Having been “stung” in an almost identical fashion on a journey from Manchester last year on Virgin, what infuriates me most of all is that the government have the gall still to call this “public” transport. It is nothing of the sort and ceased being so the moment it was put into private hands! The public service element of transport disappeared when Thatch and her cohorts first put the boot in.
There should be a campaign to return “public” transport to public hands.

JoeBlogs at 5:40 pm on February 28th, 2011

Last year, I had the gall to sit in first class for 6 whole minutes due to the train being overcrowded. The smug guard who took my details for the fine he imposed admitted it wasn’t possible to get on the standard class carriage as, once again, they’d not provided enough carriages. I didn’t hear anything about the £20 fine until 6 months later when I was summoned to court. I was faced with either paying the fine or paying a solicitor to help me reduce the fine. I chose the former. £238 for 6 minutes in first class. I wasn’t even given the option of paying the £20 fine which in itself would have been ridiculously unfair. I tried Citizen’s Advice and spoke to the court, but whilst everyone sympathised, it seemed this was perfectly legal. I’m leaving the country this year.

Bill Green at 7:34 pm on February 28th, 2011

Nigel, public transport ceased to be such when returned to private hands? It had no business being taken out of private hands in the first place. There’s a great bit in Benno Gitter’s autobiography about the disastrous nationalisation of the Argentine railways. £5 billion per year to Network Rail suggests the railways are still quite a bit public.

RomanticRecluse at 8:24 pm on February 28th, 2011

Victoria, could you please tell me what you think a “true price” for a London to Manchester train journey would be bearing in mind the following costs:

52 Pendolino trains for use on WCML services including 46 London-Manchester services per weekday mostly running at 20 minute intervals: £11m each (not including maintenance costs and track access fees)

WCML upgrade to allow more faster trains: £9bn (not including subsequent maintenance of hundreds of miles of track)

Staff in call centres (so you can buy tickets from home), on stations (such as Manchester Piccadilly which was recently modernised at a cost of £87m) and on trains plus people to train and monitor those staff: how many are needed and how much does someone need to pay them?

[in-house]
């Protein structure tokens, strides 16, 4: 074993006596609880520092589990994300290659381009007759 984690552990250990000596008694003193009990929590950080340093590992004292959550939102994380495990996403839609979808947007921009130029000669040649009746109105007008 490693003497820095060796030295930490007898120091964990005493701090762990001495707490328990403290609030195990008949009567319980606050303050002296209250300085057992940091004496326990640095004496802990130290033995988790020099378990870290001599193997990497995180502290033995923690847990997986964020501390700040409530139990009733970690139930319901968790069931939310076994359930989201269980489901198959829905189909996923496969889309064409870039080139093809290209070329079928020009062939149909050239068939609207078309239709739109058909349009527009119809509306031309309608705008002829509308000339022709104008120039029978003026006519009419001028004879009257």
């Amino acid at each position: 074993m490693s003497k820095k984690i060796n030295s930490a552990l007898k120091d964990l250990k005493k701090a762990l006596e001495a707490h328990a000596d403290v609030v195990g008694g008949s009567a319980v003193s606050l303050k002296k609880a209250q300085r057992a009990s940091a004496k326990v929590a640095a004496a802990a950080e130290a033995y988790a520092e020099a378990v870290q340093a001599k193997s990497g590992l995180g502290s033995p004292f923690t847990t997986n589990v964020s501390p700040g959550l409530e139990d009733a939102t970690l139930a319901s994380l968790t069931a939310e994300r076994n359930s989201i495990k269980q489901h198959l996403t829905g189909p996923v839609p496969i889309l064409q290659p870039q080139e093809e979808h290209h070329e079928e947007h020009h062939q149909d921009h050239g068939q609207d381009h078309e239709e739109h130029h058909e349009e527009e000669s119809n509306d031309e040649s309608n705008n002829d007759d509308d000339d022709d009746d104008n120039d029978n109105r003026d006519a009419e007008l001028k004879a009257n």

So what’s your “true price” and who’s paying?

Victoria Coren at 10:11 pm on February 28th, 2011

Well, the simplest answer (without trying to fit a spreadsheet & business plan into this little box) is that I think the “true price” for travelling from Manchester to London by train should be less than it costs to fly. And certainly less than it costs to take a taxi.

  If private rail companies can’t figure out how to make a profit by charging reasonable prices then they should never have bid for the takeover in the first place. Running up and down the route twice an hour with totally empty carriages, charging the sole idiot who sits down £60 or £101 or £400 for two hours, doesn’t sound like clever business thinking to me. Perhaps if they charged less, they’d be fuller and make more money? Somebody is not “strategizing” well. Or, if it’s actually IMPOSSIBLE to run these things at a profit without making it unaffordable for the average traveller, it should be run by a government department and subsidized, because affordable national transport is (like a regular postal service and refuse collection) something that we want in this country as part of what it means to be civilized - I’m sure we’d all prefer to pay a few more pence each year in income tax to subsidize the trains than £100 more every time we get on a train without having planned a month ahead.